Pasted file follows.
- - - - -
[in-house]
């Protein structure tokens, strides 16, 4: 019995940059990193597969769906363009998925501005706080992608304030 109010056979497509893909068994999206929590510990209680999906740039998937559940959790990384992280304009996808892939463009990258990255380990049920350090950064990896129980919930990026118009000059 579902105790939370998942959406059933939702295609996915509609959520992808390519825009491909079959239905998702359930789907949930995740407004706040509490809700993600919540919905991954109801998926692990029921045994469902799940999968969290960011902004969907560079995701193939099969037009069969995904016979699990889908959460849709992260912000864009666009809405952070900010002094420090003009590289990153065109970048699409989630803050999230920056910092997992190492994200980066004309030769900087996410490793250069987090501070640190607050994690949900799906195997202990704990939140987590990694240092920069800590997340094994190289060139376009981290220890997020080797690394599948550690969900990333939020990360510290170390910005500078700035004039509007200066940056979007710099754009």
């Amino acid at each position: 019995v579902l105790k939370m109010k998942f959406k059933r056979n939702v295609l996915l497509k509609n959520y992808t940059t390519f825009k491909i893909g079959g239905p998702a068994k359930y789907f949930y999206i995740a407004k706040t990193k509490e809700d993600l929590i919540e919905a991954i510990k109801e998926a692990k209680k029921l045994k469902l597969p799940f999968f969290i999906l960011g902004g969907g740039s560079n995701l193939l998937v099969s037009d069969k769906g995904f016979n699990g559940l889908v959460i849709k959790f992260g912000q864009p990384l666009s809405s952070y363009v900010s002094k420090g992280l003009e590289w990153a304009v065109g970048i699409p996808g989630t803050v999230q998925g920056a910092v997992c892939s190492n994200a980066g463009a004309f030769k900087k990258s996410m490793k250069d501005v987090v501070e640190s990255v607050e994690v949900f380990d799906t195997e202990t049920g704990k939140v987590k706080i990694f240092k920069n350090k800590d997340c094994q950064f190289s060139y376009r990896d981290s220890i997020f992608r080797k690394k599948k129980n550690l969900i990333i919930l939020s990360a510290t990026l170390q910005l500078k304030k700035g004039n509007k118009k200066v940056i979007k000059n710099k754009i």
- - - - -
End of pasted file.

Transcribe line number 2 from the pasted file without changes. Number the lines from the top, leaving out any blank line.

């Protein structure tokens, strides 16, 4: 019995940059990193597969769906363009998925501005706080992608304030 109010056979497509893909068994999206929590510990209680999906740039998937559940959790990384992280304009996808892939463009990258990255380990049920350090950064990896129980919930990026118009000059 579902105790939370998942959406059933939702295609996915509609959520992808390519825009491909079959239905998702359930789907949930995740407004706040509490809700993600919540919905991954109801998926692990029921045994469902799940999968969290960011902004969907560079995701193939099969037009069969995904016979699990889908959460849709992260912000864009666009809405952070900010002094420090003009590289990153065109970048699409989630803050999230920056910092997992190492994200980066004309030769900087996410490793250069987090501070640190607050994690949900799906195997202990704990939140987590990694240092920069800590997340094994190289060139376009981290220890997020080797690394599948550690969900990333939020990360510290170390910005500078700035004039509007200066940056979007710099754009």